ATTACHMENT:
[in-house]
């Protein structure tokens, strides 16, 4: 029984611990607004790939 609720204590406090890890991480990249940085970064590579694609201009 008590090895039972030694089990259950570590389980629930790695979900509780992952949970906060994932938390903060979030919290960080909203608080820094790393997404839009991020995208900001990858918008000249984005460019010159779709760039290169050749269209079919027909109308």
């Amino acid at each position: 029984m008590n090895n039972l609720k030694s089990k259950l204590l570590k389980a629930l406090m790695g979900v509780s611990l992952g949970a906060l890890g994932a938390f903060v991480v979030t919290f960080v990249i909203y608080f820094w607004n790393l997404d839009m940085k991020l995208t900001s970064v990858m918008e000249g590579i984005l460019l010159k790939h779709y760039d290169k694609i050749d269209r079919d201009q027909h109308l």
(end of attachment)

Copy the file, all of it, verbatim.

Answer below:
[in-house]
């Protein structure tokens, strides 16, 4: 029984611990607004790939 609720204590406090890890991480990249940085970064590579694609201009 008590090895039972030694089990259950570590389980629930790695979900509780992952949970906060994932938390903060979030919290960080909203608080820094790393997404839009991020995208900001990858918008000249984005460019010159779709760039290169050749269209079919027909109308």
């Amino acid at each position: 029984m008590n090895n039972l609720k030694s089990k259950l204590l570590k389980a629930l406090m790695g979900v509780s611990l992952g949970a906060l890890g994932a938390f903060v991480v979030t919290f960080v990249i909203y608080f820094w607004n790393l997404d839009m940085k991020l995208t900001s970064v990858m918008e000249g590579i984005l460019l010159k790939h779709y760039d290169k694609i050749d269209r079919d201009q027909h109308l």